Question: I am looking to be an engineer when i am older have you got any advise for me and what path i should go down.
Eleanor Sherwen answered on 15 Mar 2016:
First of all, awesome news!
It sounds like you are already setting out on the path. My advice would be to try and get some work experience, practical experience, really early so you can see what it is like. Even helping out with really basic jobs in an engineering or production environment lets you start to see how engineers behave at work, how they approach a problem, and what the challenges/skills are like!
If you are like me, and have always taken better to academic/written work taught through theory & exams, you will probably find it easiest to get into engineering through A levels and a Degree in a relevant subject. If you want to do “hard” engineering, you’ll want to pick a BEng or MEng in a subject like Mechanical, Electronic, Aerospace, Structural, Industrial, Civil engineering. But I went down a hybrid route – design and engineering – so I did a BSc in Product Design Engineering. I chose by thinking about what kind of tasks I enjoy, and realised I liked the creative side a lot and also to make consumer products that will go to shops and customers, rather than be hidden away in a factory.
If you do decide to go down the degree path, I would really strongly recommend choosing a course with a placement year (sandwich year). It means you graduate with a year’s worth of real-world experience. I felt like the confidence it gave me was essential in getting my first opportunities after University.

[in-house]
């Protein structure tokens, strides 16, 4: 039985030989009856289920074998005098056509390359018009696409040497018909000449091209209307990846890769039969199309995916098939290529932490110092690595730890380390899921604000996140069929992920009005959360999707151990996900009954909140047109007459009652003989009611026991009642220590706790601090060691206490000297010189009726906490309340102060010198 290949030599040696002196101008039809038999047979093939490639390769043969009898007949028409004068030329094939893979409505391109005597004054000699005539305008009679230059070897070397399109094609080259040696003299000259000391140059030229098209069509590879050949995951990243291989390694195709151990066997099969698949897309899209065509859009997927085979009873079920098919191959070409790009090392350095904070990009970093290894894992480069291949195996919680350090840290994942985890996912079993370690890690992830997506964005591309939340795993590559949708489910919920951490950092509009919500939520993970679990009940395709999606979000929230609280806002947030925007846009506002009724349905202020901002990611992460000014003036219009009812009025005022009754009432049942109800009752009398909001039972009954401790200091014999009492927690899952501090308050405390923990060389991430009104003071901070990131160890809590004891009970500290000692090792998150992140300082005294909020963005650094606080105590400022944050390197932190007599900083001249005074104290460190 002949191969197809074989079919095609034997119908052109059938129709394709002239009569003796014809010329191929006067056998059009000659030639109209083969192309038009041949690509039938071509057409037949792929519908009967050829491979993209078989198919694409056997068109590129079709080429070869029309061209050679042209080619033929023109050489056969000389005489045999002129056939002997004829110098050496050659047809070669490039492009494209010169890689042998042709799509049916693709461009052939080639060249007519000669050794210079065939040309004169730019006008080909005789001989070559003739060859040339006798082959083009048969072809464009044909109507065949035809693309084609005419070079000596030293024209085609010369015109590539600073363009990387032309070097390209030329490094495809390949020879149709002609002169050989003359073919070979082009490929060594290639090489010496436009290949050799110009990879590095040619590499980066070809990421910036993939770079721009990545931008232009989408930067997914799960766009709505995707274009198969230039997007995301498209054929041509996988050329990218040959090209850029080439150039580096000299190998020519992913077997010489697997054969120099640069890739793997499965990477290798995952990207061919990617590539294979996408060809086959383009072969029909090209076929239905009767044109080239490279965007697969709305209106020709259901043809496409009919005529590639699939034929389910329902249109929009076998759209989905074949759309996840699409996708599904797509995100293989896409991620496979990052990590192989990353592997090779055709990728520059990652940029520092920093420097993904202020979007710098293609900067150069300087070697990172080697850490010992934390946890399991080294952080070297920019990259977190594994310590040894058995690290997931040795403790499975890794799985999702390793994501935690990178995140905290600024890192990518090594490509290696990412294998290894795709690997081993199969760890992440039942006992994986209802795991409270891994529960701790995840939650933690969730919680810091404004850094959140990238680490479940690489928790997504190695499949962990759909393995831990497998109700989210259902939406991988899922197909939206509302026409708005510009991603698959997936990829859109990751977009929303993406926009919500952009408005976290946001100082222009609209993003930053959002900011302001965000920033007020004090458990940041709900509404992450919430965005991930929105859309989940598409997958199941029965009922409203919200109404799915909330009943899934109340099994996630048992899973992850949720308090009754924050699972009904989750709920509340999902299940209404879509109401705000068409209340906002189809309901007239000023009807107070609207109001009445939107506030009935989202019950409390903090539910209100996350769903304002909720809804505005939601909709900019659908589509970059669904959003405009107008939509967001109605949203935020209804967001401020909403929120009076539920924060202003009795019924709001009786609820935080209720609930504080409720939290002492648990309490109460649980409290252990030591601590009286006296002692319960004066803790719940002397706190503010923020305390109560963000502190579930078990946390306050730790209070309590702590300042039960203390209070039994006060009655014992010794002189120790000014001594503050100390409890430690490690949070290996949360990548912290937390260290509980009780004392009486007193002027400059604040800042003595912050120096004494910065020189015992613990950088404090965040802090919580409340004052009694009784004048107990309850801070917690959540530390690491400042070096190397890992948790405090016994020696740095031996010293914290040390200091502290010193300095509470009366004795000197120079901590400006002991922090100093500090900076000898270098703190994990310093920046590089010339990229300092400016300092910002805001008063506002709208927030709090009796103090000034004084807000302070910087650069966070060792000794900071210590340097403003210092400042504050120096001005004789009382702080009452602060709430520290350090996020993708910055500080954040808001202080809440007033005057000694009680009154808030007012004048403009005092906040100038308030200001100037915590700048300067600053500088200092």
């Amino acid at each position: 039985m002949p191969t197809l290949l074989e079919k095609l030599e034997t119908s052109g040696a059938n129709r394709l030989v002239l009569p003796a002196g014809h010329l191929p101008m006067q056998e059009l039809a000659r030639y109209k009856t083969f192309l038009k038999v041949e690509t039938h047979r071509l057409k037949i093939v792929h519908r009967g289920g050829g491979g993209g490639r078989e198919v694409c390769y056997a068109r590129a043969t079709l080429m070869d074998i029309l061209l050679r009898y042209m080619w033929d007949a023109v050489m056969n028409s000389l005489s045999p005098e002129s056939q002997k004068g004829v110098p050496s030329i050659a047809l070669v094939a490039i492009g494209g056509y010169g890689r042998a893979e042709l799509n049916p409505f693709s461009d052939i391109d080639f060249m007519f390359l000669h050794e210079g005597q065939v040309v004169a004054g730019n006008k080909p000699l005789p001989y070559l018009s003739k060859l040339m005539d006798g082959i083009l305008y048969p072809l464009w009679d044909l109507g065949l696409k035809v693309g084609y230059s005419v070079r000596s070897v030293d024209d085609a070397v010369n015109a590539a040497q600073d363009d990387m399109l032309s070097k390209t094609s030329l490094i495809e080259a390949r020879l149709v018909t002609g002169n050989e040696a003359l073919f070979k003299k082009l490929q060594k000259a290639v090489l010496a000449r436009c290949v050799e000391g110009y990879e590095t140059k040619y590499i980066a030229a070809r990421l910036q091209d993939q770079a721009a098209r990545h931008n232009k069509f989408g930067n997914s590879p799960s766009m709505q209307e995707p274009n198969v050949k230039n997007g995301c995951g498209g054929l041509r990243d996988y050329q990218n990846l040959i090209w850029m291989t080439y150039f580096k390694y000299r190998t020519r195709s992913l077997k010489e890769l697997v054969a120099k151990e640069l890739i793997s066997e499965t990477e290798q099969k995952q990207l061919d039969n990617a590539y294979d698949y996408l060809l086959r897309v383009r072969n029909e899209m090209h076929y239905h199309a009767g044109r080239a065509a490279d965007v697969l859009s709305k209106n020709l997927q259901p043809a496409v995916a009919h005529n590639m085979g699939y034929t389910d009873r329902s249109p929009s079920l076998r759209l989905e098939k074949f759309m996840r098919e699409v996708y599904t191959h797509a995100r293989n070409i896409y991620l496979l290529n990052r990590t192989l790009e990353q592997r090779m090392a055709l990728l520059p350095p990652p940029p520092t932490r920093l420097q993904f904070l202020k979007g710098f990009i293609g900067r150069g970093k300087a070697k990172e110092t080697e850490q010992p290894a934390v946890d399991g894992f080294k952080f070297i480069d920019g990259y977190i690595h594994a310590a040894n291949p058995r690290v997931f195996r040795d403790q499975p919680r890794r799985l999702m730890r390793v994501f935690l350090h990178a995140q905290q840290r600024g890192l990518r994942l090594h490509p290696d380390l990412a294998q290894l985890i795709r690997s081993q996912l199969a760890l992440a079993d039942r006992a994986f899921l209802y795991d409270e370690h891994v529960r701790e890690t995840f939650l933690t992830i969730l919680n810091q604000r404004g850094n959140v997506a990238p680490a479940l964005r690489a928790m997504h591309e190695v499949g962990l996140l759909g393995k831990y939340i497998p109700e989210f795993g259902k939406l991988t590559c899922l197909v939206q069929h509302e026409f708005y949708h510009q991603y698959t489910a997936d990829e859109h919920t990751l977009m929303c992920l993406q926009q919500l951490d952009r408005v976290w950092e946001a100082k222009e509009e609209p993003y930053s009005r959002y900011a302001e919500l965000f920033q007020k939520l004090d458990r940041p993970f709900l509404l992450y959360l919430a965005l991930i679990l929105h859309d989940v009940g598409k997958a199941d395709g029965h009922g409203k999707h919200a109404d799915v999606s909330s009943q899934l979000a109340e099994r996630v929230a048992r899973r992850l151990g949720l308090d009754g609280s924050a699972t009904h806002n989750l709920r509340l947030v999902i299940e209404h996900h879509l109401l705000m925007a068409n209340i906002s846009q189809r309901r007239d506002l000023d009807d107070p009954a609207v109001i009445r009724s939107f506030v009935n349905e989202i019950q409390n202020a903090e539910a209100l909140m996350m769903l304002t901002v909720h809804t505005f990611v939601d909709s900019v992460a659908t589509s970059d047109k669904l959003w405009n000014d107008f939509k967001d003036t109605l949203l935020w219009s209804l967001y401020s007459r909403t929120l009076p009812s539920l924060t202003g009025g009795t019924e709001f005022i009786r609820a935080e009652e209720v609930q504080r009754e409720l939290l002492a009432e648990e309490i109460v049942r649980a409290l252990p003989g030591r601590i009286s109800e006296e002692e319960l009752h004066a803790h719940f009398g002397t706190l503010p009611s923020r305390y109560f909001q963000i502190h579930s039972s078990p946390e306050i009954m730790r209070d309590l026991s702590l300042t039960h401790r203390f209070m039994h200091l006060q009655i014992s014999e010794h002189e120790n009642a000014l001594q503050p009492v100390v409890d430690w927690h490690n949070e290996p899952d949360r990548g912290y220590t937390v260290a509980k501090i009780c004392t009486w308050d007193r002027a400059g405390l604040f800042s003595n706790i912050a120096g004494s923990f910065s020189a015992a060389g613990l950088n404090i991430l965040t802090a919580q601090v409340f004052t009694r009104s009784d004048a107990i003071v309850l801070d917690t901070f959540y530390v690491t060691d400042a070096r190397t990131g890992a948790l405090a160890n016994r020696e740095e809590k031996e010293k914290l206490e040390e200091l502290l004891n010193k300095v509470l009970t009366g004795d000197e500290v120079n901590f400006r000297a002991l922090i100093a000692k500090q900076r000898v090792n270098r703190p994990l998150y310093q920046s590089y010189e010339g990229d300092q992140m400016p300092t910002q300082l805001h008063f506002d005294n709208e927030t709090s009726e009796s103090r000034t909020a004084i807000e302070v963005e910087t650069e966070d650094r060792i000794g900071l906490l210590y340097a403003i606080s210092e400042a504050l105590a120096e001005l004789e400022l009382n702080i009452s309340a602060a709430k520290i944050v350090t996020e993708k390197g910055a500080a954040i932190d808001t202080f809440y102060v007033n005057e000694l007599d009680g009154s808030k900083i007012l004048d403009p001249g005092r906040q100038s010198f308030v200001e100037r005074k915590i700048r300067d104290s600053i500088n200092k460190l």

If you are more of a practical learner and struggle with written examinations then you should take a look at apprenticeships and vocational qualifications. There are lots of options that let you learn in a more suitable way. Also have a think about whether you want to earn money now or later and how much – apprenticeships can have you earning a wage from day 1 and getting a qualification at the same time. Some people feel really motivated by being able to be independent early in life. With a degree you have 3-4 years of low or no income, but when you graduate you will probably find a higher range of starting salaries available.
Anyway, really I made this up as I went along. My guiding star has always been to choose what I think will be the most fun, and so far that has been a big success. I would really advise making choices you will enjoy – it is easier to work hard and succeed at something you genuinely care about.
Best of luck
Andrew Pidgeon answered on 17 Mar 2016:
First of all, welcome to the engineering club 😀
When I started out doing GCSE engineering I knew I wanted to get into it as a career but didn’t know what ‘type’ I wanted to be! My dad was a mechanical engineer designing Rolls Royce jet engines and things like that.. My uncle was a chemical engineer and told me how fantastic it was as well.
Soooo.. my advice is to try and get some experience hands on in an engineering company to see which part interests you the most. First off you can do this by searching google about the different sectors of engineering. Then apply to companies and just ask! I did it!!
It will help you pick a college course and help you decide if you want to go to uni or get a job and train while you learn (like I did!)
Jacobs ‘do’ literally everything so why not look on our website and see initially what interests you?
Good luck and most of all.. ENJOY IT!!!!!
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